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Boeing took a big concrete step toward the launch of its new middle market (NMA) 797 aircraft on Wednesday.
The plane builder will finish accepting proposals from manufacturers for engine designs for the new double-aisle aircraft by the end of day. CFM International, Pratt & Whitney and Rolls Royce are all reportedly bidding to ink the deal. Boeing has asked the engine manufacturers to submit designs that burn 25% less fuel per pound of thrust than the older turbine engines on its 757 aircraft, The Air Current reports.
The aircraft manufacturer reportedly has two variations planned for the forthcoming aircraft. The smaller of the pair will be the NMA-6X, which will seat 228 passengers and will have a medium-haul range of 5,000 nautical miles. The larger NMA-7X will seat 267 passengers and will have a shorter range of 4,200 nautical miles.
The timeline for choosing an engine builder is not yet clear, though as Jon Ostrower writes in The Air Current, choosing an engine is usually the final step before an aircraft actually launches. “Boeing made its pick of General Electric and Rolls-Royce engines for the 787 (then-7E7) just 20 days before All Nippon Airways placed the jet’s 2004 kickoff order,” Ostrower says.
Boeing is rumored to be targeting the 797 for a launch in 2025. Delta CEO Ed Bastian has already expressed interest in making the airline the launch customer for the aircraft:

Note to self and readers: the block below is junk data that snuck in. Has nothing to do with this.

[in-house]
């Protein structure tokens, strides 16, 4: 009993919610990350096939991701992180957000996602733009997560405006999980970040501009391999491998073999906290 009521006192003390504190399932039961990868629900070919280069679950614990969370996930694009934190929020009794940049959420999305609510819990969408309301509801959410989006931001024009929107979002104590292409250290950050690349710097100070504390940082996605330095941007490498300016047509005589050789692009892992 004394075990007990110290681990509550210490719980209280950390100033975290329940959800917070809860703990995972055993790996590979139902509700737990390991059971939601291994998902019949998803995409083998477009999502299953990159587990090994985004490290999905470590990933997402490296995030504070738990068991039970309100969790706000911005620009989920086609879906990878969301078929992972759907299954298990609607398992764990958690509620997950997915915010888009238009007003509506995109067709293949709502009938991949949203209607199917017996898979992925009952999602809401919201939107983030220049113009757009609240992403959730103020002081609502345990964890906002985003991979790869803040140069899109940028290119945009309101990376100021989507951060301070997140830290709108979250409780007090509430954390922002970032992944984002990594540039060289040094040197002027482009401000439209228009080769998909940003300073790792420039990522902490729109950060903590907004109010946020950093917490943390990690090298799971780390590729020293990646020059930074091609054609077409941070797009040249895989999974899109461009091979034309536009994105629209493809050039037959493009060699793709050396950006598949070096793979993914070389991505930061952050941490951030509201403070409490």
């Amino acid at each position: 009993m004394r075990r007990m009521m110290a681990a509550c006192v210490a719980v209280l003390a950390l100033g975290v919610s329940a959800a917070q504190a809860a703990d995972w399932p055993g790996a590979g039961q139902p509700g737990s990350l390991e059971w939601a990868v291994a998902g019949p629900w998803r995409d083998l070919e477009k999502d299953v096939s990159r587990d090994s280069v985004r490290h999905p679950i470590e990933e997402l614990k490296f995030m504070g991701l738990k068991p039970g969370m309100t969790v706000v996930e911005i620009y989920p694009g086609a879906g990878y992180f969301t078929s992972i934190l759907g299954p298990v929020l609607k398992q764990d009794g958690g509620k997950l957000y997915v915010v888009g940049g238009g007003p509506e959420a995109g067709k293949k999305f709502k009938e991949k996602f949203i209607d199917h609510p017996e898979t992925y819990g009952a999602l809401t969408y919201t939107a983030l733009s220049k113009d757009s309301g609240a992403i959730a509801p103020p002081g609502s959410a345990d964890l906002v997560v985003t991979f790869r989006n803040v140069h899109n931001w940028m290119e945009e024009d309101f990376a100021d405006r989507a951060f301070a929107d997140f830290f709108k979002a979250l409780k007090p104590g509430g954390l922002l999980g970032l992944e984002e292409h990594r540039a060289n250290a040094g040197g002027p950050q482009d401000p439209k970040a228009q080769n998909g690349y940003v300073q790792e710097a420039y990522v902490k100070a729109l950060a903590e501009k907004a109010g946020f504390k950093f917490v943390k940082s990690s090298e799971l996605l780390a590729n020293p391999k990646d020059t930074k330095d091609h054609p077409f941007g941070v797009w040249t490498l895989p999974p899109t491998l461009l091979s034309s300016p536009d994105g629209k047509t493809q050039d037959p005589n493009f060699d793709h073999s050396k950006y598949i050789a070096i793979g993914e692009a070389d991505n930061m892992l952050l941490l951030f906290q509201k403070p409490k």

“We have had potential discussions with Boeing about being the launch customer” for the NMA or 797, says Delta CEO Bastian at @PressClubDC.
Delta would use the aircraft to replace 767s and 757-300s, he says.
— Edward Russell (@e_russell) June 27, 2018
Industry experts have predicted that this specific segment of the aviation market will be worth hundreds of billions of dollars over the next two decades.
And Boeing rival Airbus also wants a slice of the pie. Airbus is rumored to be developing its own version of a middle market jet. Plans show the European plane builder adding further range capability to its already long-legged A321LR to stay competitive with Boeing in the sector.
Boeing doesn’t seem too worried about the competition, though. It says of the two NMA sizes, that one will be “a little bigger than an A321 but goes a lot further” and the other “about the size of the A330 but has a lot better efficiency,” Boeing Senior Vice President Ihssane Mounir told Reuters.
Aviation industry publication Leeham News reported Monday that despite building anticipation that Boeing would launch its 797 aircraft at July’s Farnborough Airshow in Hampshire, England, the NMA will not be rolled out at that exposition.
Featured image by RIC PIERMONT/AFP/Getty Images.
*This post has been updated with Delta CEO Ed Bastian’s comments.
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